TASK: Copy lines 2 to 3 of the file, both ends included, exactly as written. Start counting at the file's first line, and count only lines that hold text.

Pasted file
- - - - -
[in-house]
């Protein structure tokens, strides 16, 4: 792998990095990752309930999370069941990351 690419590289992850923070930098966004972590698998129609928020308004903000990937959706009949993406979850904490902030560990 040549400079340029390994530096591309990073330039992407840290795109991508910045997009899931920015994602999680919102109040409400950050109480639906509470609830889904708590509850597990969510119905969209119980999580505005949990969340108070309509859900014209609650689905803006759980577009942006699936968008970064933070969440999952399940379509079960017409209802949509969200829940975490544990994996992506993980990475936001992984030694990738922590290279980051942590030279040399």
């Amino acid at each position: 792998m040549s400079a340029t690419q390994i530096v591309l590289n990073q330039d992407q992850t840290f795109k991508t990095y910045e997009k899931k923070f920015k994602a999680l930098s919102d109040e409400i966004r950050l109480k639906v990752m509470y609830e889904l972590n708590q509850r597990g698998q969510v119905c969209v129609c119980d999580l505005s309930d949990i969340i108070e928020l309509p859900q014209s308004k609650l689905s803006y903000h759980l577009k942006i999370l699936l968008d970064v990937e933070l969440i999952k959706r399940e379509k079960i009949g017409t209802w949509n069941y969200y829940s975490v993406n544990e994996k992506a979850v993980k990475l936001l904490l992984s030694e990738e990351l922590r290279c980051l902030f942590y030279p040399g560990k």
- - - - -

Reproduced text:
């Protein structure tokens, strides 16, 4: 792998990095990752309930999370069941990351 690419590289992850923070930098966004972590698998129609928020308004903000990937959706009949993406979850904490902030560990 040549400079340029390994530096591309990073330039992407840290795109991508910045997009899931920015994602999680919102109040409400950050109480639906509470609830889904708590509850597990969510119905969209119980999580505005949990969340108070309509859900014209609650689905803006759980577009942006699936968008970064933070969440999952399940379509079960017409209802949509969200829940975490544990994996992506993980990475936001992984030694990738922590290279980051942590030279040399």
């Amino acid at each position: 792998m040549s400079a340029t690419q390994i530096v591309l590289n990073q330039d992407q992850t840290f795109k991508t990095y910045e997009k899931k923070f920015k994602a999680l930098s919102d109040e409400i966004r950050l109480k639906v990752m509470y609830e889904l972590n708590q509850r597990g698998q969510v119905c969209v129609c119980d999580l505005s309930d949990i969340i108070e928020l309509p859900q014209s308004k609650l689905s803006y903000h759980l577009k942006i999370l699936l968008d970064v990937e933070l969440i999952k959706r399940e379509k079960i009949g017409t209802w949509n069941y969200y829940s975490v993406n544990e994996k992506a979850v993980k990475l936001l904490l992984s030694e990738e990351l922590r290279c980051l902030f942590y030279p040399g560990k």